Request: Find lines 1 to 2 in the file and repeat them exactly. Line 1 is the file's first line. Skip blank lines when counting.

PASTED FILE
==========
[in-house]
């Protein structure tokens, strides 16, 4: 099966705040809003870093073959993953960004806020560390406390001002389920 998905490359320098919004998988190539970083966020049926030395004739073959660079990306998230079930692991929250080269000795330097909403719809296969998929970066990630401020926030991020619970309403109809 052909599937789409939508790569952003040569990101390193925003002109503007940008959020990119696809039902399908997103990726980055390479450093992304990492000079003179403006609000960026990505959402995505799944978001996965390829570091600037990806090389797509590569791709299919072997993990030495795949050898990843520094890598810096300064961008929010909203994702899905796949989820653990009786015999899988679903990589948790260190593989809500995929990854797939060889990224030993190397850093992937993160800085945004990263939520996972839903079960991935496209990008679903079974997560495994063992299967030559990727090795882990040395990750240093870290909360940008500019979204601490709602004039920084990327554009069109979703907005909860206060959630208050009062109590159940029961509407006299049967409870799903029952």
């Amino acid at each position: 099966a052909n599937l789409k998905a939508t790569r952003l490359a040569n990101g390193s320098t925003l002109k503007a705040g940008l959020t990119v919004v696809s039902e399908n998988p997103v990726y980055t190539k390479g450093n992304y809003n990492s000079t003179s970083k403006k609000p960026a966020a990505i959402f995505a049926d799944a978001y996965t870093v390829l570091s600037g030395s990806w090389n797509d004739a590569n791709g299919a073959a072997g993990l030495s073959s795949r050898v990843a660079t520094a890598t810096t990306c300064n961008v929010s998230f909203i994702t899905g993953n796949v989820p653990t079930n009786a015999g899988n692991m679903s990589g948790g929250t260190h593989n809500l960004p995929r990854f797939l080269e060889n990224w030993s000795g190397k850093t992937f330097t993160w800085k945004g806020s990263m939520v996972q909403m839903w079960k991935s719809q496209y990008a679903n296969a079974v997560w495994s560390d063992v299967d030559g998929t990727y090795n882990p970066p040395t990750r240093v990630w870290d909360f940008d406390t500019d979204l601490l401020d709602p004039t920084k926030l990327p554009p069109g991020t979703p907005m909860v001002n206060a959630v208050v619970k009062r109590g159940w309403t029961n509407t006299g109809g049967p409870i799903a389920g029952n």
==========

[in-house]
């Protein structure tokens, strides 16, 4: 099966705040809003870093073959993953960004806020560390406390001002389920 998905490359320098919004998988190539970083966020049926030395004739073959660079990306998230079930692991929250080269000795330097909403719809296969998929970066990630401020926030991020619970309403109809 052909599937789409939508790569952003040569990101390193925003002109503007940008959020990119696809039902399908997103990726980055390479450093992304990492000079003179403006609000960026990505959402995505799944978001996965390829570091600037990806090389797509590569791709299919072997993990030495795949050898990843520094890598810096300064961008929010909203994702899905796949989820653990009786015999899988679903990589948790260190593989809500995929990854797939060889990224030993190397850093992937993160800085945004990263939520996972839903079960991935496209990008679903079974997560495994063992299967030559990727090795882990040395990750240093870290909360940008500019979204601490709602004039920084990327554009069109979703907005909860206060959630208050009062109590159940029961509407006299049967409870799903029952």